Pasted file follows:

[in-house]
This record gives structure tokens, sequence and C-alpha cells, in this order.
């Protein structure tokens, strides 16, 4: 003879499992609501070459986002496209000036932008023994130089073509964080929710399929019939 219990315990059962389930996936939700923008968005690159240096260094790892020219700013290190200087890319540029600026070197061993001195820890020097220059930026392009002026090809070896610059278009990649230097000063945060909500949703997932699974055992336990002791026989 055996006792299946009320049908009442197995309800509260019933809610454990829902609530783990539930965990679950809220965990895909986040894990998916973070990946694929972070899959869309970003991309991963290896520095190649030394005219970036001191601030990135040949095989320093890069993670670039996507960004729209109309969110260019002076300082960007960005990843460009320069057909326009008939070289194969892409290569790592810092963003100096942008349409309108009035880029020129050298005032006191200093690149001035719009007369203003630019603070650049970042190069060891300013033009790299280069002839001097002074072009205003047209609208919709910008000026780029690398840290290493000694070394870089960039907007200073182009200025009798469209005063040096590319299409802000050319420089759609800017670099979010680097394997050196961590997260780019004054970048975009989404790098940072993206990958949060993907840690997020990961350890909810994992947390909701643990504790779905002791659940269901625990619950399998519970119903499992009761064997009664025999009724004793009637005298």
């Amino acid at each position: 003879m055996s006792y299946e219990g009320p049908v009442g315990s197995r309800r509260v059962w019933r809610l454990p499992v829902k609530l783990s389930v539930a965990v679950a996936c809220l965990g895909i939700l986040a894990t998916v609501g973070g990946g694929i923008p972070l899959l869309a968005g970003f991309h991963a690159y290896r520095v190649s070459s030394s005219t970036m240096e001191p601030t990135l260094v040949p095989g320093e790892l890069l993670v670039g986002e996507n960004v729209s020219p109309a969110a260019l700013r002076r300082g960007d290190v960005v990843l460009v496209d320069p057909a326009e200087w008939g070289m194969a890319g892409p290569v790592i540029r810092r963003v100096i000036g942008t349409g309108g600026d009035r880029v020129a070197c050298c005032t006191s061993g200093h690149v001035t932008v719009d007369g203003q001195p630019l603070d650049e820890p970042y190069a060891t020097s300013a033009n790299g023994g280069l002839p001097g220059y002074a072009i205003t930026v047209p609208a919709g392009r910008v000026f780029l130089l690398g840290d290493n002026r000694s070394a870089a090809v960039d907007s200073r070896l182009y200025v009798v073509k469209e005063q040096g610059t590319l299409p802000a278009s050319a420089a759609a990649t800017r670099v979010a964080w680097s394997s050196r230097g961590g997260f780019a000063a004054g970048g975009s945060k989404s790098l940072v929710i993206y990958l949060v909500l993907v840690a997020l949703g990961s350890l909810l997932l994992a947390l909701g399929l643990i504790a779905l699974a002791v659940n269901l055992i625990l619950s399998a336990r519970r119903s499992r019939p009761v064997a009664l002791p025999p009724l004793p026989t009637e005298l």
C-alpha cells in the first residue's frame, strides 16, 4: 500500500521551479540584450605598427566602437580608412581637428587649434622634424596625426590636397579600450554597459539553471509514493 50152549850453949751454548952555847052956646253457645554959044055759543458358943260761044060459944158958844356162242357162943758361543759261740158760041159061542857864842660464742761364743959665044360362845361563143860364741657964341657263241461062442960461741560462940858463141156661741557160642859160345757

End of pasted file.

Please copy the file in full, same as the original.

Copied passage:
[in-house]
This record gives structure tokens, sequence and C-alpha cells, in this order.
């Protein structure tokens, strides 16, 4: 003879499992609501070459986002496209000036932008023994130089073509964080929710399929019939 219990315990059962389930996936939700923008968005690159240096260094790892020219700013290190200087890319540029600026070197061993001195820890020097220059930026392009002026090809070896610059278009990649230097000063945060909500949703997932699974055992336990002791026989 055996006792299946009320049908009442197995309800509260019933809610454990829902609530783990539930965990679950809220965990895909986040894990998916973070990946694929972070899959869309970003991309991963290896520095190649030394005219970036001191601030990135040949095989320093890069993670670039996507960004729209109309969110260019002076300082960007960005990843460009320069057909326009008939070289194969892409290569790592810092963003100096942008349409309108009035880029020129050298005032006191200093690149001035719009007369203003630019603070650049970042190069060891300013033009790299280069002839001097002074072009205003047209609208919709910008000026780029690398840290290493000694070394870089960039907007200073182009200025009798469209005063040096590319299409802000050319420089759609800017670099979010680097394997050196961590997260780019004054970048975009989404790098940072993206990958949060993907840690997020990961350890909810994992947390909701643990504790779905002791659940269901625990619950399998519970119903499992009761064997009664025999009724004793009637005298």
């Amino acid at each position: 003879m055996s006792y299946e219990g009320p049908v009442g315990s197995r309800r509260v059962w019933r809610l454990p499992v829902k609530l783990s389930v539930a965990v679950a996936c809220l965990g895909i939700l986040a894990t998916v609501g973070g990946g694929i923008p972070l899959l869309a968005g970003f991309h991963a690159y290896r520095v190649s070459s030394s005219t970036m240096e001191p601030t990135l260094v040949p095989g320093e790892l890069l993670v670039g986002e996507n960004v729209s020219p109309a969110a260019l700013r002076r300082g960007d290190v960005v990843l460009v496209d320069p057909a326009e200087w008939g070289m194969a890319g892409p290569v790592i540029r810092r963003v100096i000036g942008t349409g309108g600026d009035r880029v020129a070197c050298c005032t006191s061993g200093h690149v001035t932008v719009d007369g203003q001195p630019l603070d650049e820890p970042y190069a060891t020097s300013a033009n790299g023994g280069l002839p001097g220059y002074a072009i205003t930026v047209p609208a919709g392009r910008v000026f780029l130089l690398g840290d290493n002026r000694s070394a870089a090809v960039d907007s200073r070896l182009y200025v009798v073509k469209e005063q040096g610059t590319l299409p802000a278009s050319a420089a759609a990649t800017r670099v979010a964080w680097s394997s050196r230097g961590g997260f780019a000063a004054g970048g975009s945060k989404s790098l940072v929710i993206y990958l949060v909500l993907v840690a997020l949703g990961s350890l909810l997932l994992a947390l909701g399929l643990i504790a779905l699974a002791v659940n269901l055992i625990l619950s399998a336990r519970r119903s499992r019939p009761v064997a009664l002791p025999p009724l004793p026989t009637e005298l």
C-alpha cells in the first residue's frame, strides 16, 4: 500500500521551479540584450605598427566602437580608412581637428587649434622634424596625426590636397579600450554597459539553471509514493 50152549850453949751454548952555847052956646253457645554959044055759543458358943260761044060459944158958844356162242357162943758361543759261740158760041159061542857864842660464742761364743959665044360362845361563143860364741657964341657263241461062442960461741560462940858463141156661741557160642859160345757